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Salmonella outbreak closes restaurant

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NASHVILLE — Health officials have closed a popular barbecue restaurant due to a salmonella outbreak.

Doug Sauls’ Bar-B-Que & Seafood at 813 Western Ave. was closed Friday. As of Monday morning, no timeline existed as to when the business could serve food again, said Nash County Health Director Bill Hill.

The department suspended the restaurant’s food establishment operating permit pursuant to N.C. General Statute 130A-23 due to conditions present constituting an imminent health hazard, according to a press release issued by Larissa Williams, coordinator of health services for the health department.

The closure came after the N.C. Department of Agriculture Food Protection Division identified salmonella present in equipment and food that was likely to cause an immediate threat of serious adverse health effects, Williams said.

“This finding was reported as part of an investigation of a small but persistent number of infections identified to be Salmonella London, an uncommon type of salmonella,” Williams said. “Currently, 14 cases have been identified, and because 10 of them named this restaurant as a source of food in the days preceding illness, the investigation focused on this location.”

Restaurant owner Steve Sauls couldn’t be reached for comment.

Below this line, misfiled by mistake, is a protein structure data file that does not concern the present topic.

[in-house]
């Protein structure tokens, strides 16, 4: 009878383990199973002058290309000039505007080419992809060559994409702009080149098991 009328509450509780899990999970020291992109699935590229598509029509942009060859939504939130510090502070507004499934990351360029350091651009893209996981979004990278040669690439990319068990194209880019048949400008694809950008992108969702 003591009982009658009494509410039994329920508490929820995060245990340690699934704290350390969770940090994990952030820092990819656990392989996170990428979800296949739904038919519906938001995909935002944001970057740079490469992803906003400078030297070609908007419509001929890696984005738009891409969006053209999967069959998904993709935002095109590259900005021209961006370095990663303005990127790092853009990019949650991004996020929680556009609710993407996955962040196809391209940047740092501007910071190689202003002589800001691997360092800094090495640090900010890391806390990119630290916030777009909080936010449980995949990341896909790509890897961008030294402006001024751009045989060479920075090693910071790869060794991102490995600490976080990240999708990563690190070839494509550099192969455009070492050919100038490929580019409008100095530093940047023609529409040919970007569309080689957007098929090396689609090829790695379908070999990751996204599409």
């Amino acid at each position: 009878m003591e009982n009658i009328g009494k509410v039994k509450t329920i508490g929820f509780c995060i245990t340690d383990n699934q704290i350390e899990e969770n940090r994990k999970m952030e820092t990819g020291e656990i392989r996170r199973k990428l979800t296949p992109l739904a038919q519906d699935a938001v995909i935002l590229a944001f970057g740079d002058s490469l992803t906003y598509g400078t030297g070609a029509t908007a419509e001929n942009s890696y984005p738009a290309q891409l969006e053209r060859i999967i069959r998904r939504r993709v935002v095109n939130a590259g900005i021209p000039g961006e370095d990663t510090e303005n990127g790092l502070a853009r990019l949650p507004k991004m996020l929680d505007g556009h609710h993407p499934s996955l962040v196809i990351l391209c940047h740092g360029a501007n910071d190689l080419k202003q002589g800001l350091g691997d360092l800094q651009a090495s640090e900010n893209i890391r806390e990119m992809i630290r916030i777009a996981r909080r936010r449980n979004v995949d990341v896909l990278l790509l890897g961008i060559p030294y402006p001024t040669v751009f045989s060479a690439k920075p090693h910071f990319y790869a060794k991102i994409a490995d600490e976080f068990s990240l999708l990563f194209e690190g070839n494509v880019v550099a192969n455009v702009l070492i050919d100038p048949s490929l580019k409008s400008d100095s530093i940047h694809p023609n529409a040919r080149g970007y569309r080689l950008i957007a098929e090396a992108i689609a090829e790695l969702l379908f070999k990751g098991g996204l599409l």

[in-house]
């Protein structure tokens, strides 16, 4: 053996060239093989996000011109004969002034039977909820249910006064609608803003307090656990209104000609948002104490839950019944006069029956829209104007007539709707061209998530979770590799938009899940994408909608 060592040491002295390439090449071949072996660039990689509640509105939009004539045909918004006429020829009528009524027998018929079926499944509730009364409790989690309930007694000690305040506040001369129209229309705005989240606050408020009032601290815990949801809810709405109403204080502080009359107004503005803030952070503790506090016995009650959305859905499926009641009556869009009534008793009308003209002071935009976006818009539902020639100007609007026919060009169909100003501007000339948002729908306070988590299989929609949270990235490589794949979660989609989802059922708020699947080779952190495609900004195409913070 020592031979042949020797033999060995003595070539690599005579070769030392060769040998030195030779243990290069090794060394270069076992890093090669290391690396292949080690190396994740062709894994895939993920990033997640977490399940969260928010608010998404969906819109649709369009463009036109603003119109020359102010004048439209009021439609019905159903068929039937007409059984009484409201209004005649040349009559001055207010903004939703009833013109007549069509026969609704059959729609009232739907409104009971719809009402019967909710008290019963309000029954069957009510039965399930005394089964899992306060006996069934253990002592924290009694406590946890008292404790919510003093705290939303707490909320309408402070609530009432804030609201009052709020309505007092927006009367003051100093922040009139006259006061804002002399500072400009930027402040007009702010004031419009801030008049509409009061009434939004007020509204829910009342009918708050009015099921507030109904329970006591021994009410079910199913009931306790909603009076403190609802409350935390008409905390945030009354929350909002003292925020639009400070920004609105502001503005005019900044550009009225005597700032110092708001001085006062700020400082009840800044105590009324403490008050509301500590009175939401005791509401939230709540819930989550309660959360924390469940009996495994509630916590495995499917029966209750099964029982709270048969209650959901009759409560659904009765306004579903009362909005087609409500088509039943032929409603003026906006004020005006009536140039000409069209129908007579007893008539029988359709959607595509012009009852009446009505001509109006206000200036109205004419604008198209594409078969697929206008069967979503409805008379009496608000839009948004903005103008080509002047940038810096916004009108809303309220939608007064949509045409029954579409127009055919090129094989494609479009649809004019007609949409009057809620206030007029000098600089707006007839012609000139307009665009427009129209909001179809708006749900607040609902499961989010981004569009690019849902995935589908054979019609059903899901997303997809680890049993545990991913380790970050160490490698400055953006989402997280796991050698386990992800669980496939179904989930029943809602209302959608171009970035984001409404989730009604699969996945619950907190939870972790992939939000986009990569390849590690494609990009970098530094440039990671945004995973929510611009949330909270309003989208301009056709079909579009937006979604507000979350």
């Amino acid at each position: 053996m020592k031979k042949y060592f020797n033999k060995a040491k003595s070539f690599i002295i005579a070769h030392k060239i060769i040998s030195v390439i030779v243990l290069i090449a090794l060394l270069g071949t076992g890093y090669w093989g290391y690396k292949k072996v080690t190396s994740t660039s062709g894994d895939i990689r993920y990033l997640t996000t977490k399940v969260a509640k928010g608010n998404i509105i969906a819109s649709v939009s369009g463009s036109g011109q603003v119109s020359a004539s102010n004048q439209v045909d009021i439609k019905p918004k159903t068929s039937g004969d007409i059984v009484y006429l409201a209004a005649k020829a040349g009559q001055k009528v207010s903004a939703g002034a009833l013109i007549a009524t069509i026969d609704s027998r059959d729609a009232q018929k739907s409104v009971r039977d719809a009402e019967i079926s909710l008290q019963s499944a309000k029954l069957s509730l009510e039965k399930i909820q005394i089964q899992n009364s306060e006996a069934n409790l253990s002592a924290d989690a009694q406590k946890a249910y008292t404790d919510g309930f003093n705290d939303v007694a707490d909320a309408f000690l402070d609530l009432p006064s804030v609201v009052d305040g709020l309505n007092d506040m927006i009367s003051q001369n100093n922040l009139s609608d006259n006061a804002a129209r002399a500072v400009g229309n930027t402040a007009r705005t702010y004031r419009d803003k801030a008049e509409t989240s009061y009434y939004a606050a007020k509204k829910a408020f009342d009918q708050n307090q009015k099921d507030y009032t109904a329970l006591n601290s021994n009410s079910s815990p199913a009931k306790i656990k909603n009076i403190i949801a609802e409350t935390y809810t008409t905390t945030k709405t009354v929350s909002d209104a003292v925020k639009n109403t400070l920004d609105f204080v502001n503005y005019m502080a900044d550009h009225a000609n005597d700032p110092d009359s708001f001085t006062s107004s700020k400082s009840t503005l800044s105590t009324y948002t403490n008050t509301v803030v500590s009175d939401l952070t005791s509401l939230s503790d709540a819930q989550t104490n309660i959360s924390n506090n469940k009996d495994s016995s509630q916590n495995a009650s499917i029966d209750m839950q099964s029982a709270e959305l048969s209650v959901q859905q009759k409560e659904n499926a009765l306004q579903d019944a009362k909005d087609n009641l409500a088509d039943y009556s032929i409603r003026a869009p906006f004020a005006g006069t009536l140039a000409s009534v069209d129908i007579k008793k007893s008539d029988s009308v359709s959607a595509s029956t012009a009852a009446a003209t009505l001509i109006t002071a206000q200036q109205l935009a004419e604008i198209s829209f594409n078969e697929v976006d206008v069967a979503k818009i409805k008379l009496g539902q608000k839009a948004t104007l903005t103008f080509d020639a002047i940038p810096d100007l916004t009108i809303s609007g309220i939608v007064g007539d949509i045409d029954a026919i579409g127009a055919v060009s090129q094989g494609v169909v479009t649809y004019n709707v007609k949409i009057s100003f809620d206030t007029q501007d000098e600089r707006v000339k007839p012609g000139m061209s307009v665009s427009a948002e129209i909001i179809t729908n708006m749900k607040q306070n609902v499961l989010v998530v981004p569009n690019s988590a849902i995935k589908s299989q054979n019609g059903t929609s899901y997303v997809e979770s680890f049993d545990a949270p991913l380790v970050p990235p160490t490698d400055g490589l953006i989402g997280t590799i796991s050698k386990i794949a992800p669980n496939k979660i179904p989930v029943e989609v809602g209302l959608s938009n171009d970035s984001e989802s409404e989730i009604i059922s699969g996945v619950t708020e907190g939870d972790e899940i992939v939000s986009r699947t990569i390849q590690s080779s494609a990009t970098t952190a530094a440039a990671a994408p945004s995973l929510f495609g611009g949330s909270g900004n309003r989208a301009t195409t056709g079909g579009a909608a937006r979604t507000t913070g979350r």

On its Facebook page, Doug Sauls’ Bar-B-Que issued a public apology to anyone who had eaten at the restaurant and become ill.

“We will not be closing permanently, we will only be closing temporarily,” the statement reads in part. “Starting tomorrow, we will be sanitizing and fixing any problem in the restaurant.”

Hill said Sauls has worked with state and county health officials.

“The restaurant owner has been very cooperative, but based on these findings, it is imperative for the protection of the public that the restaurant be temporarily closed and identified violations must be corrected before the restaurant may reopen,” Hill said.

After determining the source of the outbreak, state health officials conducted environmental evaluations, including swabbing of multiple locations in the restaurant’s kitchen. The swab culture results were reported and included several that tested positive for salmonella, Williams said.

Salmonella is an organism that can cause serious and sometimes fatal infections in young children, frail or elderly people and others with weakened immune systems. Healthy people infected with salmonella often experience fever, diarrhea that may be bloody, nausea, vomiting and abdominal pain. In rare circumstances, infection can result in more severe illnesses, according to information provided by the health department.

“Individuals who became ill with diarrhea within three days of eating food from this restaurant, and are still currently ill, should consult their physician,” Williams said. “Physicians can submit stool samples through the local health department for free testing at the State Laboratory of Public Health. It is also important for anyone who may have taken home leftovers from the restaurant to throw the food away.”

Doug Sauls’ Bar-B-Que has been in business since 1977. This is the first such incident to be reported at the restaurant, according to health officials.

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